Please forgive my sarcasm.

Anoni September 11, 2015 8:55 AM

@lazio: 40 caliber, on the other hand, is quite common.

@article: We like to think police will protect us. That is simply not the case. Someone needs to review Warren v. District of Columbia. E.g. https://en.wikipedia.org/wiki/Warren_v._District_of_Columbia

I’ve seen it first hand myself. This fellow followed a friend, a woman, home and forced his way into her house. Police took half an hour to respond. In the middle of a city! She called me, I was 20 minutes away, and I beat the police there without running red lights or sirens or anything.

So yeah, you do have to protect yourself. You call the police afterwards to pick up the pieces.


All that said, Guns are a touchy situation in the US. You are much better off taking apart a microwave and using it as a HERF weapon. (High Energy Radio Frequency) It will take just about anything out. Drones. Cars. Cell phones. People. Be careful where you aim it though. Watch out for reflections! A high powered microwave emitter is a lot more dangerous than a gun. But it’s also a lot harder to prove.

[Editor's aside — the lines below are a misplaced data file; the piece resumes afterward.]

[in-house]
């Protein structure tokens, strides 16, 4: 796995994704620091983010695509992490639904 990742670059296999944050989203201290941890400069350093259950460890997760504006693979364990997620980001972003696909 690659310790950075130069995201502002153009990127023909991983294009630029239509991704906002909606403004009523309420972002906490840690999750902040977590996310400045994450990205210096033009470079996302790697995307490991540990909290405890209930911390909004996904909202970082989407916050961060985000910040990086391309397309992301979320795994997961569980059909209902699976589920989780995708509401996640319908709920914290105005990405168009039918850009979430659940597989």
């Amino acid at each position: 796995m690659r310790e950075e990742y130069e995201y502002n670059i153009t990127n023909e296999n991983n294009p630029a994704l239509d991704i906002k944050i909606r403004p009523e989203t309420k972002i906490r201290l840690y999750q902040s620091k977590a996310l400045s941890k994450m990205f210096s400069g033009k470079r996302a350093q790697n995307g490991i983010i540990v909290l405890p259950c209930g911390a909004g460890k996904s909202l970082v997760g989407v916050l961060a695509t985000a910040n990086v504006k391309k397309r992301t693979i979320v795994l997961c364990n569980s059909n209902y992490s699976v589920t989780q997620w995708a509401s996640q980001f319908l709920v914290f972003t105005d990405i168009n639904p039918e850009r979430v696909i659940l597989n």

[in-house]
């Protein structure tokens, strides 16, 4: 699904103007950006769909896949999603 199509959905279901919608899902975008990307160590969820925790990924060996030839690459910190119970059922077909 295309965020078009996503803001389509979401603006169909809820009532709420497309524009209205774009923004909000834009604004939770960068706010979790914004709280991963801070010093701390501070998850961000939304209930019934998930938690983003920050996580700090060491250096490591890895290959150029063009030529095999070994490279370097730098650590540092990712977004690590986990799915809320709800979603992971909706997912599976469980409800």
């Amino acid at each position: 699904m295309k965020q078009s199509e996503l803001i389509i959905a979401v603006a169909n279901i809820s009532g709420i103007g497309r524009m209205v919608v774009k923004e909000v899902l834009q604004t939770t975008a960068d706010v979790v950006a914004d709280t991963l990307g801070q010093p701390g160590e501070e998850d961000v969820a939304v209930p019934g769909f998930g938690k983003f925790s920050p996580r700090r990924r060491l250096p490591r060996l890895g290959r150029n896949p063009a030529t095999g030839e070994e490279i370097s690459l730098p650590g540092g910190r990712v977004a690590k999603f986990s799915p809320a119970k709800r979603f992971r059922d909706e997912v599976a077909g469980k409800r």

Captain Ned September 11, 2015 9:06 AM

@lazlo (& Anoni):

40mm is the perfect caliber for dealing with airborne nuisances, especially when it comes in the form of the ageless Bofors AAA gun.

Who? September 11, 2015 9:48 AM

@lazlo, Anoni and Captain Ned.

Shooting a drone with a 40mm bullet would mean its owner would need to travel to another state to recover the rests of the flying device.

r September 11, 2015 10:06 AM

The thought of people who let “40mm Glock” pass uncorrected having any say in the matter is a bit unsettling.

Betan Testravosky September 11, 2015 10:10 AM

In my community, two 6th grade girls came up with what they laughingly called SparkleDroneNet. No shooting. No lasers. Just another drone with basically a lightweight sparkly fishing net suspended from it. The girls got tired of a number drones buzzing and hanging around their suburban backyard at a second story height when they’d go swimming. So their fathers chipped in and got them a drone. After some practice, they got good at swooping on on offending drones and snagging them via their rotors in the net. So far, they have snagged 15 drones in just their backyard, but only those which are below the second story of their house. Drones that overstay their welcome above their house they merely buzz and chase off with their drone. The drones they snag however – they keep, their father (a criminal attorney) returns only the go pro cameras to any owners who show up.